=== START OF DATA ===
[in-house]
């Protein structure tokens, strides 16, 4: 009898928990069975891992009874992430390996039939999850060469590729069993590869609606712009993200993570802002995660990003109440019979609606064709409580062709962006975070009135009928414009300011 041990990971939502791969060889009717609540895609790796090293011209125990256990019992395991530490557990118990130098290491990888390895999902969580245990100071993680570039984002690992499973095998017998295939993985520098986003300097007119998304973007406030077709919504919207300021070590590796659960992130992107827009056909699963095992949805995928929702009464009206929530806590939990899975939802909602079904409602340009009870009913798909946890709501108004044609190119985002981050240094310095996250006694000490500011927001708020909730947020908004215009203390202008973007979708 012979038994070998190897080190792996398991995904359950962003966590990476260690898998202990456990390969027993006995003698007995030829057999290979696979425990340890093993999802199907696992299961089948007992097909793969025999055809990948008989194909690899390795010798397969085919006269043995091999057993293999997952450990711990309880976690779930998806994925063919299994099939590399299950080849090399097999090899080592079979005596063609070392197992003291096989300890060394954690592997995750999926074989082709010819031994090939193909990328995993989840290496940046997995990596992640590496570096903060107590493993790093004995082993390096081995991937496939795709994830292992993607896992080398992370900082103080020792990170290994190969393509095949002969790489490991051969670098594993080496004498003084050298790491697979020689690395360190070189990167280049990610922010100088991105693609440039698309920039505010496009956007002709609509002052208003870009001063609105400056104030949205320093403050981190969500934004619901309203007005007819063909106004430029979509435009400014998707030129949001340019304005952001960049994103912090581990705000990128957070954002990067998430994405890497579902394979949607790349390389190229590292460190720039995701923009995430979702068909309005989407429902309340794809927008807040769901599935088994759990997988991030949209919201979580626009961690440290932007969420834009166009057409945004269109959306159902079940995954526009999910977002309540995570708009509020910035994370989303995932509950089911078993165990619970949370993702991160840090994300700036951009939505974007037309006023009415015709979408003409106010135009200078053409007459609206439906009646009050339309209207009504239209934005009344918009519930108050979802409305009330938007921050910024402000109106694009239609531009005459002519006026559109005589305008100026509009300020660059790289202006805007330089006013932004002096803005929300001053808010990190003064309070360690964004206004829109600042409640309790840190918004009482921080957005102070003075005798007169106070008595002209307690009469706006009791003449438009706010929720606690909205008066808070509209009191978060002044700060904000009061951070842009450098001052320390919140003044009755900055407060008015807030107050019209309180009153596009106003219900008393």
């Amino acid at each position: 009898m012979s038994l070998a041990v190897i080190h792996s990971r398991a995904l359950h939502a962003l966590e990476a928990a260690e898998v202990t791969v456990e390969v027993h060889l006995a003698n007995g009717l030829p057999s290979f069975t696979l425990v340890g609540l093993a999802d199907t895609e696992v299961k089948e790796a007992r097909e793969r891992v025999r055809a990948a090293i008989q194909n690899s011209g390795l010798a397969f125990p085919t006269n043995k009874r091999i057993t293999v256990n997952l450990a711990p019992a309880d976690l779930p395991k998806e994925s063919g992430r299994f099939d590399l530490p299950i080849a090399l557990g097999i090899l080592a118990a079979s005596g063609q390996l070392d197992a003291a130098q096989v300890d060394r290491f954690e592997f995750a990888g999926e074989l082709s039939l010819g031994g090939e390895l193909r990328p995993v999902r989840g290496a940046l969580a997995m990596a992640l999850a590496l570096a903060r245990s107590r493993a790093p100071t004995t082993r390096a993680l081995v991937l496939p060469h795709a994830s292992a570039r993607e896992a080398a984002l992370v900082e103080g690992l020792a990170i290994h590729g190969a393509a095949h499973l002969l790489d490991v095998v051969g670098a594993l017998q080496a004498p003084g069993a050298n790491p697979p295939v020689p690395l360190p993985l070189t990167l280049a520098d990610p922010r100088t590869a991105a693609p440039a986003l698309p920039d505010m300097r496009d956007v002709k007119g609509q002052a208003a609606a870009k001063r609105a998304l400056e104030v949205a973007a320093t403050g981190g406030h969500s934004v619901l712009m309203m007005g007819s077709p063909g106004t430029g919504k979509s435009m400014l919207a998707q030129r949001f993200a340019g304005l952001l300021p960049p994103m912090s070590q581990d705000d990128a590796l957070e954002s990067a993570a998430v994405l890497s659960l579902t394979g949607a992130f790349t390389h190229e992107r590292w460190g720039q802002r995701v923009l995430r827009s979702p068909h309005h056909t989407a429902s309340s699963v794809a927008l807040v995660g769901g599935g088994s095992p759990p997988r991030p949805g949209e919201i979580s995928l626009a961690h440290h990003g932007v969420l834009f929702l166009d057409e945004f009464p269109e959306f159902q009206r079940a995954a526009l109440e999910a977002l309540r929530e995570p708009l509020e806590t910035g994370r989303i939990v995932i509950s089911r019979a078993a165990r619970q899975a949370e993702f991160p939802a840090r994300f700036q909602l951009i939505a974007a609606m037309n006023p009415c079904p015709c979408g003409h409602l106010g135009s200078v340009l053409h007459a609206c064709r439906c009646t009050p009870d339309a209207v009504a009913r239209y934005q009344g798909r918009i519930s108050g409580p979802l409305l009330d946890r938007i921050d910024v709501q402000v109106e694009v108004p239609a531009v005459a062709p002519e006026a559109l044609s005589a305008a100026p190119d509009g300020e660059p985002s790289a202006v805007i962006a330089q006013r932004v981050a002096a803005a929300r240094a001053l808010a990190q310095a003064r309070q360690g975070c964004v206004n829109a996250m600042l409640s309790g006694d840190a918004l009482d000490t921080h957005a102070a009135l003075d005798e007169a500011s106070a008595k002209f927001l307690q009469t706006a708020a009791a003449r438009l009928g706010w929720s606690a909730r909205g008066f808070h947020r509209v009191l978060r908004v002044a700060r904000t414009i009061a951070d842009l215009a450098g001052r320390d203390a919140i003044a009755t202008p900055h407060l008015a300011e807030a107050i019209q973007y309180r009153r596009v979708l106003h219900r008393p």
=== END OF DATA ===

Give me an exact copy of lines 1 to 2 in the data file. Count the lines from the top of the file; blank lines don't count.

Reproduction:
[in-house]
């Protein structure tokens, strides 16, 4: 009898928990069975891992009874992430390996039939999850060469590729069993590869609606712009993200993570802002995660990003109440019979609606064709409580062709962006975070009135009928414009300011 041990990971939502791969060889009717609540895609790796090293011209125990256990019992395991530490557990118990130098290491990888390895999902969580245990100071993680570039984002690992499973095998017998295939993985520098986003300097007119998304973007406030077709919504919207300021070590590796659960992130992107827009056909699963095992949805995928929702009464009206929530806590939990899975939802909602079904409602340009009870009913798909946890709501108004044609190119985002981050240094310095996250006694000490500011927001708020909730947020908004215009203390202008973007979708 012979038994070998190897080190792996398991995904359950962003966590990476260690898998202990456990390969027993006995003698007995030829057999290979696979425990340890093993999802199907696992299961089948007992097909793969025999055809990948008989194909690899390795010798397969085919006269043995091999057993293999997952450990711990309880976690779930998806994925063919299994099939590399299950080849090399097999090899080592079979005596063609070392197992003291096989300890060394954690592997995750999926074989082709010819031994090939193909990328995993989840290496940046997995990596992640590496570096903060107590493993790093004995082993390096081995991937496939795709994830292992993607896992080398992370900082103080020792990170290994190969393509095949002969790489490991051969670098594993080496004498003084050298790491697979020689690395360190070189990167280049990610922010100088991105693609440039698309920039505010496009956007002709609509002052208003870009001063609105400056104030949205320093403050981190969500934004619901309203007005007819063909106004430029979509435009400014998707030129949001340019304005952001960049994103912090581990705000990128957070954002990067998430994405890497579902394979949607790349390389190229590292460190720039995701923009995430979702068909309005989407429902309340794809927008807040769901599935088994759990997988991030949209919201979580626009961690440290932007969420834009166009057409945004269109959306159902079940995954526009999910977002309540995570708009509020910035994370989303995932509950089911078993165990619970949370993702991160840090994300700036951009939505974007037309006023009415015709979408003409106010135009200078053409007459609206439906009646009050339309209207009504239209934005009344918009519930108050979802409305009330938007921050910024402000109106694009239609531009005459002519006026559109005589305008100026509009300020660059790289202006805007330089006013932004002096803005929300001053808010990190003064309070360690964004206004829109600042409640309790840190918004009482921080957005102070003075005798007169106070008595002209307690009469706006009791003449438009706010929720606690909205008066808070509209009191978060002044700060904000009061951070842009450098001052320390919140003044009755900055407060008015807030107050019209309180009153596009106003219900008393």